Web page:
I’ve talked a lot in this space about the importance of extensive revision. Today I’d like to go a bit deeper into one of the tensions that can emerge during that revision process. As I go through a piece of writing with a student, we often find significant discrepancies between the plan articulated at the outset and the subsequent text. Obviously, such discrepancies are common, especially if we are liberal in our use of explicit signposting in our early drafts. But this observation leads to an interesting question: when the plan and the actual text start to diverge, what should we do?
Let’s take a generic example. Imagine an introductory passage of this sort:
Our discussion of this issue will revolve around three key themes. We will begin by discussing X. This treatment of X will lead us into a consideration of the importance of Y. The obvious tension between X and Y will necessitate a discussion of a third theme, Z.
This piece of writing will now head into a discussion of X. Everything will run smoothly until X doesn’t in fact lead into a consideration of Y. Instead, it may lead into a discussion of W. This introduction of W then leads away from the notion of a tension between X and Y and necessitates a discussion of the way W and X affect of our central issue. Once editing begins, we’ll have to choose between our roadmap and our actual text.
Depending on the state of our editing abilities, we will either register this disjunction consciously or just feel a general discomfort with the text. If you tend to fall in the latter camp, try something like the reverse outline to help you figure out what might be triggering your discomfort.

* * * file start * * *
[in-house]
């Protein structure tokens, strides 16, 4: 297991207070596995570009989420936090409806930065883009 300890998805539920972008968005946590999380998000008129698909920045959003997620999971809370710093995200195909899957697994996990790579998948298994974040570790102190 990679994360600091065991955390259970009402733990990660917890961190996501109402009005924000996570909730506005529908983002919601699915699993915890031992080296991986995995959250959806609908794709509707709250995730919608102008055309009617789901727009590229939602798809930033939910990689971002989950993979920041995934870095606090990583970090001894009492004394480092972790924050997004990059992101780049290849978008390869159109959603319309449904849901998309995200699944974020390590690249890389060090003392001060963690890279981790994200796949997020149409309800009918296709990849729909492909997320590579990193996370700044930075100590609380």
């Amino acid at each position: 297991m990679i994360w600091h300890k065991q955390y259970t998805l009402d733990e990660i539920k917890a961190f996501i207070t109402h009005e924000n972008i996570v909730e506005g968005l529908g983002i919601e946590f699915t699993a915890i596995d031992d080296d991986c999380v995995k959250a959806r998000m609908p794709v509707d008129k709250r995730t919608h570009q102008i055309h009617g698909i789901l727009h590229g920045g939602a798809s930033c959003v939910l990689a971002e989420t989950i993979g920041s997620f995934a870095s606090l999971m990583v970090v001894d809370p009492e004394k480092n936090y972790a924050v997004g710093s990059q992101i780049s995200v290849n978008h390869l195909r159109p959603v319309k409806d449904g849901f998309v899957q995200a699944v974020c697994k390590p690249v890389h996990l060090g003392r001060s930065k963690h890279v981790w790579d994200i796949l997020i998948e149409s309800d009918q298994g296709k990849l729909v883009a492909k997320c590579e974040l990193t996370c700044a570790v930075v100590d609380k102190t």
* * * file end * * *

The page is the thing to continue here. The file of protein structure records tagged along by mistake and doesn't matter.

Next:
Once you have sorted out that a discrepancy exists, the next step isn’t necessarily clear. Should the plan be changed to reflect the ideas that emerged through the writing or should the text itself be changed to reflect the original plan? Since each case will be different, I have no across-the-board answer to this question. However, I do think it is worth giving some thought to a general understanding of the way this tension manifests itself in our writing. For some writers, the writing itself is generally more significant than the plan. This emphasis on allowing ideas to emerge through writing is in line with my general emphasis on writing as a form of thinking. But there are some writers whose writing process simply takes them too far afield; given a free hand, these writers can end up so far from where they started that the text can no longer fulfil its intended function.
If you are such a writer, you may wish to approach the reconciliation of plan and text somewhat differently. In fact, you may wish to take steps to avoid a dramatic discrepancy. One technique is to transform the original plan into a series of in-text directions to yourself. Once you have laid out that business about X, Y, and Z, write yourself a few brief sentences (or sub-heads) that will serve as a reminder to remain within certain parameters as you write. It isn’t that you shouldn’t stray, but if straying is your natural mode of writing, you may be struggling with scattered texts. If that is the case, it can be helpful to put some tangible reminders of the original plan in place. In other words, take steps to make it harder for you to take unanticipated directions in your text.
The key here is coming to an understanding of your own writing practices: do your drafts naturally evolve beyond your early planning or do they need that early planning to keep them on track? Once you have a sense of that, you can decide how to position yourself in relation to the provisional plans that guide your early drafts.